– I do not agree with your analysis that the rest of the world has issues compared to the USA. Yes, you have Silicon Valley, the rest of the world has definitely not yet replicated that. However, that doesn’t mean the rest of the world is somehow structurally less innovative – but I agree that the next big IT-related innovation is probably going to come from there. This may come as a shock to you, but there is more to this world than IT and IT-related technological innovation. And I also think that there is way too much money sloshing around in Silicon Vally right now, hence being invested in increasingly risky (and stupid) ventures – Juicero, anyone? I think we’re inside a second tech bubble. And they tend to burst. If I’m right, the US markets will be probably be the hardest hit when it does. The previous tech bubble was barely a blip if you were in Europe at the time – yes, some investors in a small number of hip tech companies that went belly-up lost their shirt, but there were very few real-economy consequences, and stock indeces didn’t dip nearly as much as in the US. Same with the US housing bubble. Yes, it caused a worlwide economic crisis and lots of bank bailouts, also on this side of the ocean, but judging from where I am reading the newspaper (the Netherlands) things weren’t nearly as severe out here as they were in the US. So that’s another good reason to own non-US-stock: as a hedge agains US-centric bubbles bursting. Also, there are things the rest of the world simply does do better than the US. Build cars, for example. Yes, you have Tesla – but I think the biggest future seller of electric cars will not be an American company, but a company from a country where innovation toward greener forms of transport is spurred on by government regulation and subsidies and/or high fuel prices. Like Germany. Or Japan. Or Korea. Same with lots of green economy related inventions: they are a lot more spread out across the world and definitely do not all come from Silicon Valley. Same with climate mitigation – the US is definitely not the best at that (I mean come on – you can’t even keep Wall Street from flooding in the here and now, let alone after a few feet of sea level rise. That’s a laughably pitiable effort compared with where I live), but it will need it in the near future, and that knowledge will probably come from Abroad.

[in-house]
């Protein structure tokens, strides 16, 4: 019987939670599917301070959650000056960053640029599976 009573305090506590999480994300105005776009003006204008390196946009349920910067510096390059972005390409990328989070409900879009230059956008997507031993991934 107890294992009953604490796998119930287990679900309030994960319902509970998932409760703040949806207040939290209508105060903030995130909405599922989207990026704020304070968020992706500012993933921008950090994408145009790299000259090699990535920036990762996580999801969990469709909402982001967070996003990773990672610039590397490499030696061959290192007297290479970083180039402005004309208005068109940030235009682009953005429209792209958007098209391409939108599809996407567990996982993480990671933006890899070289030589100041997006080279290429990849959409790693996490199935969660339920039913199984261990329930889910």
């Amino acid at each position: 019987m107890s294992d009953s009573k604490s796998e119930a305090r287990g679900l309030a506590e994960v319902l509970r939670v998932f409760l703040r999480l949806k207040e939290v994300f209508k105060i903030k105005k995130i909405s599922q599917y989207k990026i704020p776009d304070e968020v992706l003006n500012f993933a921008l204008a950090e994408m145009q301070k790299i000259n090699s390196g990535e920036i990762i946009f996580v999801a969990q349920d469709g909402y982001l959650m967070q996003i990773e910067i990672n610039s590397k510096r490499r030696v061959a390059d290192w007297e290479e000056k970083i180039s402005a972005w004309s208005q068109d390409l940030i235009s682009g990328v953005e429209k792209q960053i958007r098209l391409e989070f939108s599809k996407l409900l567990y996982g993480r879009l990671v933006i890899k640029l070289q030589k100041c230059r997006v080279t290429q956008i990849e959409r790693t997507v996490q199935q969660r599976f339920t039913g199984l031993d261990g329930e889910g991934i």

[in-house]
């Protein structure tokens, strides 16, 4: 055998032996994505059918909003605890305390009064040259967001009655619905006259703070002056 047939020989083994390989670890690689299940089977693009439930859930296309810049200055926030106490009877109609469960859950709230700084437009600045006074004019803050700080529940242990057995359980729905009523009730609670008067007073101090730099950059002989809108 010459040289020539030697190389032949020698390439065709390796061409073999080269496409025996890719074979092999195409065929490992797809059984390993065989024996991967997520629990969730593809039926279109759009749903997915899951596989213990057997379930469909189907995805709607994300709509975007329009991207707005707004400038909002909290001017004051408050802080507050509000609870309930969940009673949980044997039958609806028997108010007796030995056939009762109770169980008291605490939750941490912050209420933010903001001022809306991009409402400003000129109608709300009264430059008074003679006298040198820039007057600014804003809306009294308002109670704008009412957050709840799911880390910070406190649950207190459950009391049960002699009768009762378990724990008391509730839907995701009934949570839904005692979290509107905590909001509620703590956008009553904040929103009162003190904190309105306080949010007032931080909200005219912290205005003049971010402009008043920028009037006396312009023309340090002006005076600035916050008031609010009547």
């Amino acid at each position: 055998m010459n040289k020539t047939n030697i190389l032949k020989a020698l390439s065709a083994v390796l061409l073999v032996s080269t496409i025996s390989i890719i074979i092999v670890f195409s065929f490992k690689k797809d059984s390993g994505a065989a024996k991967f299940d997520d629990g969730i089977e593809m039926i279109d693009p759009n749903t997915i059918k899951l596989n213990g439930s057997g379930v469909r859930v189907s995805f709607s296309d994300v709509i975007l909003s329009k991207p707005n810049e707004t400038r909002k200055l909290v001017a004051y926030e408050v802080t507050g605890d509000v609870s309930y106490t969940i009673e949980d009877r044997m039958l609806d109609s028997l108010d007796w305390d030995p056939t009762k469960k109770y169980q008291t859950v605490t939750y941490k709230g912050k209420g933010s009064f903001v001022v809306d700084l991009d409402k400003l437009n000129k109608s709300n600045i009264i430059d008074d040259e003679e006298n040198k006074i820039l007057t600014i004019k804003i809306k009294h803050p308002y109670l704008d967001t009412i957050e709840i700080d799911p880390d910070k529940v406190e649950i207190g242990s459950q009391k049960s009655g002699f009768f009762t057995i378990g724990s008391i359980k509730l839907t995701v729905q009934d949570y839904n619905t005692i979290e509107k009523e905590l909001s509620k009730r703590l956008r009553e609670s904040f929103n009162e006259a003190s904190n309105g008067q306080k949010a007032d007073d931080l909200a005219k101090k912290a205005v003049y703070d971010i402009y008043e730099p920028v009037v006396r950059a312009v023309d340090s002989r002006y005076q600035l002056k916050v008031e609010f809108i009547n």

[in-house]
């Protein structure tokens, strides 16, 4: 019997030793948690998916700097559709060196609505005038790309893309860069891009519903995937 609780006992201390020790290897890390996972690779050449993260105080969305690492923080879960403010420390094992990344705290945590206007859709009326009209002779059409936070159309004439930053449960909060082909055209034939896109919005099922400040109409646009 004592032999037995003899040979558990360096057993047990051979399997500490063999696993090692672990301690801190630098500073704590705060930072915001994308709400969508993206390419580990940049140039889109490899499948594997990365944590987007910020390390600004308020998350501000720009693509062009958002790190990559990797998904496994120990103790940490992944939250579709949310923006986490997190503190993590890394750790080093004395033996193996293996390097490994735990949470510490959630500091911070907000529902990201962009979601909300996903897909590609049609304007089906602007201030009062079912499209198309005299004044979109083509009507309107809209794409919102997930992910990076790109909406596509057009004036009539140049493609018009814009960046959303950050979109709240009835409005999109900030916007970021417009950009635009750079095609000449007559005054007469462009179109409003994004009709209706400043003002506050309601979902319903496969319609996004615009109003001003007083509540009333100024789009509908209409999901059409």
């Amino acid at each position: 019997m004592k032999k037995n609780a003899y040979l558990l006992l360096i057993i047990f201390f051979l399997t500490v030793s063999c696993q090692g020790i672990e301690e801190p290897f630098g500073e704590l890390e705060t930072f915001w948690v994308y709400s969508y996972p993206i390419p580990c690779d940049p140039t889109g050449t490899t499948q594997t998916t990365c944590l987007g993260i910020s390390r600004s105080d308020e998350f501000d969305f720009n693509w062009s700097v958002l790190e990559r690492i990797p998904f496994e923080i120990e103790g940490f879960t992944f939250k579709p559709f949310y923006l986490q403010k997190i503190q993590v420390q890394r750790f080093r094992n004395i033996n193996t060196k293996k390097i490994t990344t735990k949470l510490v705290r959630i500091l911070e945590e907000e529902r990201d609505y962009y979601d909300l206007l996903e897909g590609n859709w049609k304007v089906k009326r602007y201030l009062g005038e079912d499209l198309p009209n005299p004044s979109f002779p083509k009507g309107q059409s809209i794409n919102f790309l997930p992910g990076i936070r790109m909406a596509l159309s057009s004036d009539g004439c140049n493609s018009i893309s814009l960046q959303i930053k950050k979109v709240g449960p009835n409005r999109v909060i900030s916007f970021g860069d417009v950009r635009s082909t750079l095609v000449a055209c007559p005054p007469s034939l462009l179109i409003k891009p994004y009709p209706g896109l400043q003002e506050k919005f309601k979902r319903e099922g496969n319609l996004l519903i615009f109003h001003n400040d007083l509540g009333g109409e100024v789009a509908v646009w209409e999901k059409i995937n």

– Plus, you being relatively young are in it for the long haul. 40 or 50 years ago nobody could have predicted what Silicon Valley is now. I wouldn’t want to stake my pension on being able to predict where the most innovative / high growth spot in the world is in 40 or 50 years. However, there are valid reasons to not want to bet 100% that it will be in the USA. Why? You had a big competitive advantage then with a highly educated population and room for a lot of innovative companies clustering together in a place that has very good universities and is really nice to live in, hence attractive to prospective high flyers. However, your population is no longer the world’s most educated. By far. Plus California is rather sensitive to the consequences of climate change, so who says it will still be at all nice to live there in 40 years? Geesh, there is a real risk that climate-wise, it will be a godforsaken desert by then. And Silicon Valley is such a booming place because it is easy to immigrate there from anywhere in the world if you are smart an talented enough: Silicon Valley’s innovative capacity is very much an international effort, fed by immigration of the world’s best and brightest. Who says the US government is going to keep it that way? I woul not trust your current president to do so, an I would also not trust your people to reliably NOT elect such a totally incompetent bunch at the helm of their government again (to be clear: this is not a partisan argument – it is not about Trump being a Republican at all. This is about him and an alarming number of people he brought with him being spectacularly bad at governing – and I work in government, so I know of what I speak. A government doing the right things and doing things right is a BIG factor in competitive advantage between countries – it’s mainly how Singapore became such an Asian tiger, despite having 0 natural advantages). Maybe Silicon Valley will remain as it is, but then again, maybe not – maybe the next Silicon Valley is in Asia somewhere. Like I said, I won’t be staking my pension money on either outcome, I prefer being a winner regardless through diversification.